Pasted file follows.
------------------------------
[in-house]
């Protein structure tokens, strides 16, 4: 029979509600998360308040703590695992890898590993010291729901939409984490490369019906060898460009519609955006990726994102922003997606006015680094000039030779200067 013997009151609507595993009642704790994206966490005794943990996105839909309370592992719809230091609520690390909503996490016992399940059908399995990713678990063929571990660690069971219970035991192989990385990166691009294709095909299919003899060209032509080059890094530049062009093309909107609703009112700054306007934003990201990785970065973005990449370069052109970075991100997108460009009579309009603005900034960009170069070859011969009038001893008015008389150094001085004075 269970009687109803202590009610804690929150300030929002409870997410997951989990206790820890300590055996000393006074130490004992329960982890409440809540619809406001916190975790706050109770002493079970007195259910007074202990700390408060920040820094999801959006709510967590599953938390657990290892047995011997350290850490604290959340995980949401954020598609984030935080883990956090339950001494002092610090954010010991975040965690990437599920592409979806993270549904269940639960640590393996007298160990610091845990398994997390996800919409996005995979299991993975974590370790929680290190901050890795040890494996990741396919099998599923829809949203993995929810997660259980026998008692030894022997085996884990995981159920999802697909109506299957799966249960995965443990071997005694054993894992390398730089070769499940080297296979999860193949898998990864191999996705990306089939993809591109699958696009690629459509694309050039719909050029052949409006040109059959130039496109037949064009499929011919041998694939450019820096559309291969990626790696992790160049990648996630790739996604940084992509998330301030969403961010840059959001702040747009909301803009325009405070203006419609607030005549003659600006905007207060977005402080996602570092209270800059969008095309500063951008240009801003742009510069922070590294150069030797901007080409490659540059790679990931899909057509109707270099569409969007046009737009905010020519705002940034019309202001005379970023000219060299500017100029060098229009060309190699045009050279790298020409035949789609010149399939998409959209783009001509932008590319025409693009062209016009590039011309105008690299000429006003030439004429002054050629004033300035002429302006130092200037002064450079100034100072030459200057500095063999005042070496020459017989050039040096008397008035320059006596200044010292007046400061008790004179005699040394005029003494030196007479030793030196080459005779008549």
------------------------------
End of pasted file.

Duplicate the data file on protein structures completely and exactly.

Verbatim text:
[in-house]
């Protein structure tokens, strides 16, 4: 029979509600998360308040703590695992890898590993010291729901939409984490490369019906060898460009519609955006990726994102922003997606006015680094000039030779200067 013997009151609507595993009642704790994206966490005794943990996105839909309370592992719809230091609520690390909503996490016992399940059908399995990713678990063929571990660690069971219970035991192989990385990166691009294709095909299919003899060209032509080059890094530049062009093309909107609703009112700054306007934003990201990785970065973005990449370069052109970075991100997108460009009579309009603005900034960009170069070859011969009038001893008015008389150094001085004075 269970009687109803202590009610804690929150300030929002409870997410997951989990206790820890300590055996000393006074130490004992329960982890409440809540619809406001916190975790706050109770002493079970007195259910007074202990700390408060920040820094999801959006709510967590599953938390657990290892047995011997350290850490604290959340995980949401954020598609984030935080883990956090339950001494002092610090954010010991975040965690990437599920592409979806993270549904269940639960640590393996007298160990610091845990398994997390996800919409996005995979299991993975974590370790929680290190901050890795040890494996990741396919099998599923829809949203993995929810997660259980026998008692030894022997085996884990995981159920999802697909109506299957799966249960995965443990071997005694054993894992390398730089070769499940080297296979999860193949898998990864191999996705990306089939993809591109699958696009690629459509694309050039719909050029052949409006040109059959130039496109037949064009499929011919041998694939450019820096559309291969990626790696992790160049990648996630790739996604940084992509998330301030969403961010840059959001702040747009909301803009325009405070203006419609607030005549003659600006905007207060977005402080996602570092209270800059969008095309500063951008240009801003742009510069922070590294150069030797901007080409490659540059790679990931899909057509109707270099569409969007046009737009905010020519705002940034019309202001005379970023000219060299500017100029060098229009060309190699045009050279790298020409035949789609010149399939998409959209783009001509932008590319025409693009062209016009590039011309105008690299000429006003030439004429002054050629004033300035002429302006130092200037002064450079100034100072030459200057500095063999005042070496020459017989050039040096008397008035320059006596200044010292007046400061008790004179005699040394005029003494030196007479030793030196080459005779008549």